Civil War: Lester Archer, 96th New York Infantry

In this, the year marking the 150th anniversary of the beginning of the Civil War, there is a North Country native who served with particular distinction in the 96th Infantry. The 96th, often referred to as the Plattsburgh Regiment (and sometimes Macomb’s Regiment), was recruited from villages across the region, spanning from Malone to Plattsburgh in the north, and south to Ticonderoga, Fort Edward, and Warrensburg.

Among those to join at Fort Edward was 23-year-old Lester Archer, a native of nearby Fort Ann. Lester enlisted as a corporal in December, 1861, and for three years served with hundreds of North Country boys and men who saw plenty of combat, primarily in Virginia.

In June, 1864, Archer was promoted to sergeant amidst General U. S. Grant’s heated campaign to take Richmond, a critical Confederate site. Guarding Richmond several miles to the south on the James River was Fort Harrison, a strategic rebel stronghold.

To divide Lee’s troops, a surprise attack was launched on Fort Harrison on September 29. The men of the 96th were among those who charged up the hill against withering fire, successfully driving off the fort’s defenders and assuming control. As the fort was being overtaken, a Union flag was planted by Sergeant Lester Archer, emphatically declaring victory.

Until Harrison fell, it was considered the strongest Confederate fort between Richmond and Petersburg, 25 miles south. Lee’s forces regrouped to launch several bloody efforts at recapturing the vital site, but the North stood their ground, protecting the prize.

Union General Burnham was killed in the battle, and in his honor, the site was temporarily renamed Fort Burnham. More than 800 soldiers were buried nearby at what is now known as Fort Harrison National Cemetery.

The 96th remained in the vicinity of Fort Harrison for three weeks, and in late October, an assault was launched against Fort Richmond at Five Oaks. The result was a bloody, hard-fought battle, with both sides claiming victory, but both suffering heavy casualties. Many North Country soldiers were killed or captured. Just three weeks after heroically planting the Union flag atop Fort Harrison, Sergeant Lester Archer was among those who perished at Five Oaks.

On April 6, 1865, Archer’s exceptional efforts were officially acknowledged. The highest US military decoration for valor was conferred upon him with these words: “The President of the United States of America, in the name of Congress, takes pride in presenting the Medal of Honor (posthumously) to Sergeant Lester Archer, United States Army, for extraordinary heroism on 29 September 1864, while serving with Company E, 96th New York Infantry, in action at Fort Harrison, Virginia, for gallantry in placing the colors of his regiment on the fort.”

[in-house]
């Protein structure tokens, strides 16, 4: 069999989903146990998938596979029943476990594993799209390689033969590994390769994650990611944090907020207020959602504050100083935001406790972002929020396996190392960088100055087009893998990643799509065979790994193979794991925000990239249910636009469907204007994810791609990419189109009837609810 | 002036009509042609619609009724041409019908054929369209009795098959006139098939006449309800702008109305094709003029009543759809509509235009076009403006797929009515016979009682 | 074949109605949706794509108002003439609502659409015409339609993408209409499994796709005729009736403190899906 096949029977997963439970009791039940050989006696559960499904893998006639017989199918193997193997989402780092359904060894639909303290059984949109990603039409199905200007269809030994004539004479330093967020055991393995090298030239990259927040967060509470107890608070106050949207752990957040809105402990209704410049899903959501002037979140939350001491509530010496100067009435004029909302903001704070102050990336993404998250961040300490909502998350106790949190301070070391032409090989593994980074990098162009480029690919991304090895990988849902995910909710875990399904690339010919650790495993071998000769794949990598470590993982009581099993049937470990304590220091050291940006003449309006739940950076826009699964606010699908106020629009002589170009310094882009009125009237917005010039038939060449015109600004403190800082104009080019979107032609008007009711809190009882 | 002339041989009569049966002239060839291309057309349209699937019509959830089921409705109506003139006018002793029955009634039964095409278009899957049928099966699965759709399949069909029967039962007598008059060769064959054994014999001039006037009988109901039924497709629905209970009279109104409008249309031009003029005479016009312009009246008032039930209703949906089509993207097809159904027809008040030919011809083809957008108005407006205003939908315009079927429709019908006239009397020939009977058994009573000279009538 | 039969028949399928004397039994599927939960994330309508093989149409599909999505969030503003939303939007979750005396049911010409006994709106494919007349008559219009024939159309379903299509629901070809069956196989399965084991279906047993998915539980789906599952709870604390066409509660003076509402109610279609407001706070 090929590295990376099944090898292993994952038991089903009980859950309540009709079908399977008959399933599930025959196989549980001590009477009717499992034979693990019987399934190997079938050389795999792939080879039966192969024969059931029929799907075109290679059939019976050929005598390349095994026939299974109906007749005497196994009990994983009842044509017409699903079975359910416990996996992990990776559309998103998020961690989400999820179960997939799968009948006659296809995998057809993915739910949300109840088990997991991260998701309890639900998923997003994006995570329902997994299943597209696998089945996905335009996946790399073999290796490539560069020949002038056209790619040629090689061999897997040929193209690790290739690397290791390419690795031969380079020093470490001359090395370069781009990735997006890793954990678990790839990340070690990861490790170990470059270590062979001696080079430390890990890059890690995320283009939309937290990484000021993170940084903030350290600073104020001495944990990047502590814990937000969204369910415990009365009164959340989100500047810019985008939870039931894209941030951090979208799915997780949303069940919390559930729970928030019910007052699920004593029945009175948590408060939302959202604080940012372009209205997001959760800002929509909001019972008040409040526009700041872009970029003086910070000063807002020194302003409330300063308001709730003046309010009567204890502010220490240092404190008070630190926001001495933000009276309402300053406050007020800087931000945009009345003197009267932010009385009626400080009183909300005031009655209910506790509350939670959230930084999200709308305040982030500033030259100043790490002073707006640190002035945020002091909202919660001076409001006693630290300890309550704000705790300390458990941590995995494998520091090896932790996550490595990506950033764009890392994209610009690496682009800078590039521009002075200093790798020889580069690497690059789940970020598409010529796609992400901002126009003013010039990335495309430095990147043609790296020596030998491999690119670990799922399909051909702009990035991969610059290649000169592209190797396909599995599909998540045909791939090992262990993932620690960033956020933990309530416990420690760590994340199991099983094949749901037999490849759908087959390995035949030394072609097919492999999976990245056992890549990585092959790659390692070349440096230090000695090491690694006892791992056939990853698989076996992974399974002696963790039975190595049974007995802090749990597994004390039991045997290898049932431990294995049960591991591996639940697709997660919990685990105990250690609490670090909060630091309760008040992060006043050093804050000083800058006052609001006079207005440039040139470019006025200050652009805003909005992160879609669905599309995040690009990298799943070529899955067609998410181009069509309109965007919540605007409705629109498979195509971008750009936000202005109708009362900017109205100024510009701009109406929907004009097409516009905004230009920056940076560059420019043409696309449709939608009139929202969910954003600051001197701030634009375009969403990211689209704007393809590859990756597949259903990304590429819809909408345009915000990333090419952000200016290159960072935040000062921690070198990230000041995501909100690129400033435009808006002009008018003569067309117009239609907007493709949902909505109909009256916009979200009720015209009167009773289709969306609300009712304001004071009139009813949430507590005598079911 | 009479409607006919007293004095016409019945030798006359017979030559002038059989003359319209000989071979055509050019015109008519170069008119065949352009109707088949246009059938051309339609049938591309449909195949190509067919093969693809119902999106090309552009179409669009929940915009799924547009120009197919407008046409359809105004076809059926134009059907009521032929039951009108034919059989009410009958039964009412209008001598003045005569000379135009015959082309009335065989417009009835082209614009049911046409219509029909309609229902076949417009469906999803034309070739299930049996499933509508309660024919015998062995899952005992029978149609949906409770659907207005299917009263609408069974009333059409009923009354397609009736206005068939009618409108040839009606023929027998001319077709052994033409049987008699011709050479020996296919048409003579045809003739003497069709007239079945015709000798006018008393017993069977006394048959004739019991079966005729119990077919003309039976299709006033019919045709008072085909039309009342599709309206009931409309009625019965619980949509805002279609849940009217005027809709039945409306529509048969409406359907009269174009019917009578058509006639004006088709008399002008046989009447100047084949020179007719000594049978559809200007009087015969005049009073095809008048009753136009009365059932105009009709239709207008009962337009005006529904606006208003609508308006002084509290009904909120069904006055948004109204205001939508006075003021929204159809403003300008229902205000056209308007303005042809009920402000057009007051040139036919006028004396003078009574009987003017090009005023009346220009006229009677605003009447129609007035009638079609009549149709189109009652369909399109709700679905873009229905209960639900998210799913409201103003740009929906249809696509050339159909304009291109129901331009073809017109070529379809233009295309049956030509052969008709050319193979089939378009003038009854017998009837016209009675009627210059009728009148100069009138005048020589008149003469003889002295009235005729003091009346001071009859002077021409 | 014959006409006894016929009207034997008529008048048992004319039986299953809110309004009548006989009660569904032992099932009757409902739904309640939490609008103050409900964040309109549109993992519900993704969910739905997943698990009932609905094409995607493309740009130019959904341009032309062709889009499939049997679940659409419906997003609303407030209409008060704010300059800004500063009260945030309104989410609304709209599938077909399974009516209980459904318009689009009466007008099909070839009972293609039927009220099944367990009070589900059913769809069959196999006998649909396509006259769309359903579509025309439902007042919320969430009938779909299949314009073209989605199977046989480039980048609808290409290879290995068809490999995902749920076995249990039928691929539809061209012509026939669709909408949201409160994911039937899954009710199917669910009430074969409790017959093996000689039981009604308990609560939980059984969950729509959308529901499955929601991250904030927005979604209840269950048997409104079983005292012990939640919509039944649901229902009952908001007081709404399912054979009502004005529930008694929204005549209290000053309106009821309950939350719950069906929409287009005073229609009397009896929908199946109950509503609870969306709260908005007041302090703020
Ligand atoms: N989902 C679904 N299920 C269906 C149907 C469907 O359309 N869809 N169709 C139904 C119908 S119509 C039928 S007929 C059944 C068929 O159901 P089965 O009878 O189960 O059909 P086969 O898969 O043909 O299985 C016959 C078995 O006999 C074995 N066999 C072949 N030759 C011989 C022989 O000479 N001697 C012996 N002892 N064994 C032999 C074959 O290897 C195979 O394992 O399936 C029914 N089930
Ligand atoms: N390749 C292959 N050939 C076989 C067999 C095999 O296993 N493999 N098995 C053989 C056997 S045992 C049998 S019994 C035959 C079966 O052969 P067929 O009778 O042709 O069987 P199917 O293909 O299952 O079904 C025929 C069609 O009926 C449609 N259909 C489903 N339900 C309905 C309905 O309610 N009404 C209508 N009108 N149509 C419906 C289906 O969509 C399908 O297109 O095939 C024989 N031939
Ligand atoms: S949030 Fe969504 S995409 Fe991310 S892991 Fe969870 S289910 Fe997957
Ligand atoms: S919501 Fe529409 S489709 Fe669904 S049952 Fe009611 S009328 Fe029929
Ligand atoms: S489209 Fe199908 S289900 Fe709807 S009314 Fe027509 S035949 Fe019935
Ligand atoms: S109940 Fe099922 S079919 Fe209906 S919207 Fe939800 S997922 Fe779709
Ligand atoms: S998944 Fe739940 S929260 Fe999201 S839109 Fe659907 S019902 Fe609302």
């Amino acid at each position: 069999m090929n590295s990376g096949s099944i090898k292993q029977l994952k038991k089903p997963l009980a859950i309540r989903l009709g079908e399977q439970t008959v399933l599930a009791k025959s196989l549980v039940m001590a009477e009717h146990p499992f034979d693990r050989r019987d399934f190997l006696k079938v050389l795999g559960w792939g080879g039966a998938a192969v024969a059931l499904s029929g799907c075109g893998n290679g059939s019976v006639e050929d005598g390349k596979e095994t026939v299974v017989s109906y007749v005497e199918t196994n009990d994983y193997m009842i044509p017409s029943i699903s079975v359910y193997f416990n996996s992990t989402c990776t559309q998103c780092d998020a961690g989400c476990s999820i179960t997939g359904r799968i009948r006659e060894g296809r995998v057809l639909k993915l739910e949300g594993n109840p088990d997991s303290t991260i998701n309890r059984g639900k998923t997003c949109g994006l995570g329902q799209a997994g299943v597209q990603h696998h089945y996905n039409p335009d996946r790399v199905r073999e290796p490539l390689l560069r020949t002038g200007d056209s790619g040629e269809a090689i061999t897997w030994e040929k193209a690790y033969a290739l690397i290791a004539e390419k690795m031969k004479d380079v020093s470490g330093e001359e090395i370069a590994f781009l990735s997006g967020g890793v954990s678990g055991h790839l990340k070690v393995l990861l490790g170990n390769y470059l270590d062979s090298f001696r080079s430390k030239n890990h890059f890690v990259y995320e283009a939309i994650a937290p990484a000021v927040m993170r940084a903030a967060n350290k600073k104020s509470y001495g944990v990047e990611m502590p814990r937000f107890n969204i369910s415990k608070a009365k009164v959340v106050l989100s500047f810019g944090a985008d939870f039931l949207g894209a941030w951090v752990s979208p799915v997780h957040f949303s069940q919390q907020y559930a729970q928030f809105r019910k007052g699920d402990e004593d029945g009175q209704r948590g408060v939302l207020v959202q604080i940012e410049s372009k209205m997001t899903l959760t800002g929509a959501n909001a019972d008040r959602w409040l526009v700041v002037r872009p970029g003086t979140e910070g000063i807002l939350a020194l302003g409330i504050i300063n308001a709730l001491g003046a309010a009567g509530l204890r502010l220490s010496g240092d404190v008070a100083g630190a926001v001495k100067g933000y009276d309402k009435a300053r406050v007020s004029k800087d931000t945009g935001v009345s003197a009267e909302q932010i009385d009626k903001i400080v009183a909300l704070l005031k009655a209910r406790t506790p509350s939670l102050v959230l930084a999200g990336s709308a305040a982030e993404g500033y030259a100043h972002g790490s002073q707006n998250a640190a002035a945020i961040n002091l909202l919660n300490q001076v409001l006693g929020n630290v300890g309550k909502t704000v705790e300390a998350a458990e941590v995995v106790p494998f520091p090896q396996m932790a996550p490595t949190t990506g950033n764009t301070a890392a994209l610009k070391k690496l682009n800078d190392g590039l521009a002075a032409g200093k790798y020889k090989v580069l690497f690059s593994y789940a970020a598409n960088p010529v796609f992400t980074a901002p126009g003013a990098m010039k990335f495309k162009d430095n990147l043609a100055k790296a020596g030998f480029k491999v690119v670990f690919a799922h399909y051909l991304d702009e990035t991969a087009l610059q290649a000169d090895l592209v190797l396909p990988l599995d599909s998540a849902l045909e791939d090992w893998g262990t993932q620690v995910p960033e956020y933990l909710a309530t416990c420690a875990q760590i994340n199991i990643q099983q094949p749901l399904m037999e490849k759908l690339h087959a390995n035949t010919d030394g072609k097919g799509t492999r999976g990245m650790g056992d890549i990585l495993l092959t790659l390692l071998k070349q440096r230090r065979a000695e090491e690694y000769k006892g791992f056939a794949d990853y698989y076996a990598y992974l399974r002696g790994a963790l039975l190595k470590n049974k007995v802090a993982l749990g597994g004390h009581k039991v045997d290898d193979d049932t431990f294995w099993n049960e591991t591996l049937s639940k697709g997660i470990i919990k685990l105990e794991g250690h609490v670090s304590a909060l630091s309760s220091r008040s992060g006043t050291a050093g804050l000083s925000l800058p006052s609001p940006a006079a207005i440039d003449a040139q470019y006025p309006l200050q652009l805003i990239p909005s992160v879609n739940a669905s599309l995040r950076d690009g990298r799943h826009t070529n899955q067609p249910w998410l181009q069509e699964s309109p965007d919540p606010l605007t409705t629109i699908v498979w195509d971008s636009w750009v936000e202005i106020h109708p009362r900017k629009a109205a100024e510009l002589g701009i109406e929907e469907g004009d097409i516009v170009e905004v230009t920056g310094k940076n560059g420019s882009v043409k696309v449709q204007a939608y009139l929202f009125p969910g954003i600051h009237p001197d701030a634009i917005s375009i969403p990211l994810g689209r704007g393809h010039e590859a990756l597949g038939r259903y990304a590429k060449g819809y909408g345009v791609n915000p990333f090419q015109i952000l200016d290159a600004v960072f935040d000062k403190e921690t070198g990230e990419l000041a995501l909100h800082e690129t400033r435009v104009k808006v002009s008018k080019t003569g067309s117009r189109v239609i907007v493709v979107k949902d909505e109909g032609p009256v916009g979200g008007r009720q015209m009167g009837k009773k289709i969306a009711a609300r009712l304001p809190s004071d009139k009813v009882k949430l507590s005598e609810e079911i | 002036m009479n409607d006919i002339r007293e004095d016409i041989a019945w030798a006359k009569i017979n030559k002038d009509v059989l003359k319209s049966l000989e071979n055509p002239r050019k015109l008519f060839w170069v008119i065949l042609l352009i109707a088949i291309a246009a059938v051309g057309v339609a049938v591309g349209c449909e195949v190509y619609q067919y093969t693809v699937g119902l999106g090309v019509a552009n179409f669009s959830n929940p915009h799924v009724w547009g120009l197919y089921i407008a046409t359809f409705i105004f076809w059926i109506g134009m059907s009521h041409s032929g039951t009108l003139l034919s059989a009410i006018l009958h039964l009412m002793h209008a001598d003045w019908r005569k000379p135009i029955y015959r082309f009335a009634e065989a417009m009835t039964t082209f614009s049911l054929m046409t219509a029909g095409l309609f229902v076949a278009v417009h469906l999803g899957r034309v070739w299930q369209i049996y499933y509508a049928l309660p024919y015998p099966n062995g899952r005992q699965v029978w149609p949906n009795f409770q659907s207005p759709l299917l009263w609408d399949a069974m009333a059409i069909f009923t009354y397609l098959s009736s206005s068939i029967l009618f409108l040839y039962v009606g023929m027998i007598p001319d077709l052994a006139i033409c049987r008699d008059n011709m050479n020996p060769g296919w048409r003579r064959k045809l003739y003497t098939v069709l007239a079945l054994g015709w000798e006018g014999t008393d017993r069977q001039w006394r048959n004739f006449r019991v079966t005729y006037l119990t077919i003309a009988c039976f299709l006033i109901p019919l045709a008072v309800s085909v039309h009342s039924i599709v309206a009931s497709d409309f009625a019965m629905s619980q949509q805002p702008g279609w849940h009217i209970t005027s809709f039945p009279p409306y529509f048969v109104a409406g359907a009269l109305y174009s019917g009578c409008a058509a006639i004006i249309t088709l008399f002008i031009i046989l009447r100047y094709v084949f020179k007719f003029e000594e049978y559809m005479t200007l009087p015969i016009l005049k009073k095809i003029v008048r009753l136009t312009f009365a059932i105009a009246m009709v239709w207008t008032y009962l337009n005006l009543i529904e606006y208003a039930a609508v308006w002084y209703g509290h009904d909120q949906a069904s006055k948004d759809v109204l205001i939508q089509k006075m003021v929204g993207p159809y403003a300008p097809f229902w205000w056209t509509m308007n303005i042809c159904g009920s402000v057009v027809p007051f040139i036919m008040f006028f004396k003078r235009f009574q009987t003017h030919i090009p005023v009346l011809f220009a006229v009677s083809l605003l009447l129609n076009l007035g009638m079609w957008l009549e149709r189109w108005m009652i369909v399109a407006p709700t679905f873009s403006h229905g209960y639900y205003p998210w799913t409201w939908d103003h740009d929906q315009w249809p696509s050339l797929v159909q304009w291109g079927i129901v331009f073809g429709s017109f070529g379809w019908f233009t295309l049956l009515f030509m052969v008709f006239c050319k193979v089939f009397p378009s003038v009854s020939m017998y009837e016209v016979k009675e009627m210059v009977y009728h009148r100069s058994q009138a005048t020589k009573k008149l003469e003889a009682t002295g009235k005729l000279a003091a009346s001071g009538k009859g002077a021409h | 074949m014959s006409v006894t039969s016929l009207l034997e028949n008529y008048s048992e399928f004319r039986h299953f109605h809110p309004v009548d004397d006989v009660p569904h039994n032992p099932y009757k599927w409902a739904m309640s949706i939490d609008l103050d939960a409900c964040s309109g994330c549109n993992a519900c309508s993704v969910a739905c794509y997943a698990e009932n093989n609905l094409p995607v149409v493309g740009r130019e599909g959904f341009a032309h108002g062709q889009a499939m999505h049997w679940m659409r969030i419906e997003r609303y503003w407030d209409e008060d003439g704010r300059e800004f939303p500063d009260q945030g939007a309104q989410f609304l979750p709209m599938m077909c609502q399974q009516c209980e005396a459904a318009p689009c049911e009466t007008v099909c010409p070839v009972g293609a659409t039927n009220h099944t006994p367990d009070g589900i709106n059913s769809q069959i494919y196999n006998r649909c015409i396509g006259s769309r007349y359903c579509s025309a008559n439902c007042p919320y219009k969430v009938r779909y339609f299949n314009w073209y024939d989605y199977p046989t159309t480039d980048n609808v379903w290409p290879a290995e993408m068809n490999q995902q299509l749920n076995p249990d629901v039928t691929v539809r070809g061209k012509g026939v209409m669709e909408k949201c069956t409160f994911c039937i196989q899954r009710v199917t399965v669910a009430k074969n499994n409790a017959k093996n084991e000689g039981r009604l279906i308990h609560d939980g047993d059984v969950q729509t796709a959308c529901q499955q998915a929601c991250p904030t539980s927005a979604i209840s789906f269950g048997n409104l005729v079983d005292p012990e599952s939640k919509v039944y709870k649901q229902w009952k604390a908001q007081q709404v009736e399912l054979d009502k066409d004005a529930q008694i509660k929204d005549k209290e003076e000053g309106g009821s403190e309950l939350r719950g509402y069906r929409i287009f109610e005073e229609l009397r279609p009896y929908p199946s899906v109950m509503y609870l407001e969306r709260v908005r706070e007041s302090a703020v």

President Lincoln himself would die just nine days later.

Photo Top: Lester Archer.

Photo Bottom: Scene at Fort Harrison, Virginia 1864.

Lawrence Gooley has authored ten books and dozens of articles on the North Country’s past. He and his partner, Jill McKee, founded Bloated Toe Enterprises in 2004. Expanding their services in 2008, they have produced 19 titles to date, and are now offering web design. For information on book publishing, visit Bloated Toe Publishing.

Champlain Canalway Trail Plan Unveiled

At the Historic Saratoga-Washington on the Hudson Partnership meeting yesterday, Hudson Crossing Park announced the release of the Champlain Canalway Trail Action Plan for the 62-mile corridor between Waterford and Whitehall in Saratoga and Washington
Counties.

The Action Plan is intended to help focus and coordinate locally-based efforts to complete the Champlain Canalway Trail. It uses narrative, maps and photographs to describe the existing conditions, issues and opportunities along the proposed trail route. Each segment of the Action Plan can be used as a stand-alone by an individual community, to help focus attention and prompt constructive dialog.

The 62-mile Champlain Canalway Trail, together with the 9-mile Glens Falls Feeder Canal Trail, comprise one leg of the planned statewide Canalway Trail system. The 348-mile Erie Canalway Trail between Albany and Buffalo is the longest trail in the system. Now more than three-fourths complete, it is actively used by people in local communities, and is rapidly becoming a world-class recreational trail, attracting visitors from across the country as well as from abroad.

In the Champlain Canal corridor, about 17 miles of trail are complete, and another 14 miles are either in planning stages or expected to be completed within the next few years. Similar to the Erie Canalway Trail, the Champlain Canalway Trail is envisioned as an off-road trail wherever possible, with some on-road linkages. Once completed, the trail will provide connectivity between residential areas, business districts,